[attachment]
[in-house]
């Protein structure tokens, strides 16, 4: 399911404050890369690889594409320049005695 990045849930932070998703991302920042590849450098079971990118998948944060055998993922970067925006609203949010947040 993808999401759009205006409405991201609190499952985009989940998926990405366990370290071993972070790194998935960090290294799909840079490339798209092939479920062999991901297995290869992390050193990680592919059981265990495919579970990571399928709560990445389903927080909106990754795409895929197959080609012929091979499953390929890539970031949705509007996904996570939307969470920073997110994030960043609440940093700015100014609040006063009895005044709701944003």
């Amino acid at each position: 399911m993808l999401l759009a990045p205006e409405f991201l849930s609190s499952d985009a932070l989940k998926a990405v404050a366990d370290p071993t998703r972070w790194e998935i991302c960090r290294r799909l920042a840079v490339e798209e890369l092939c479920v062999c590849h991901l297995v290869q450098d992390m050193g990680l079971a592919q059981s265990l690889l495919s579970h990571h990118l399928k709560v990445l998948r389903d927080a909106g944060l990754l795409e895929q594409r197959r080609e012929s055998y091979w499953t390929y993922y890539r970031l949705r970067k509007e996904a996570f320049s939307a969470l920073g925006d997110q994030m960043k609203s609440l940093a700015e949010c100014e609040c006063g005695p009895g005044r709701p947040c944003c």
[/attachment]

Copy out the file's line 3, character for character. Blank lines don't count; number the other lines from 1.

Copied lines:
């Amino acid at each position: 399911m993808l999401l759009a990045p205006e409405f991201l849930s609190s499952d985009a932070l989940k998926a990405v404050a366990d370290p071993t998703r972070w790194e998935i991302c960090r290294r799909l920042a840079v490339e798209e890369l092939c479920v062999c590849h991901l297995v290869q450098d992390m050193g990680l079971a592919q059981s265990l690889l495919s579970h990571h990118l399928k709560v990445l998948r389903d927080a909106g944060l990754l795409e895929q594409r197959r080609e012929s055998y091979w499953t390929y993922y890539r970031l949705r970067k509007e996904a996570f320049s939307a969470l920073g925006d997110q994030m960043k609203s609440l940093a700015e949010c100014e609040c006063g005695p009895g005044r709701p947040c944003c």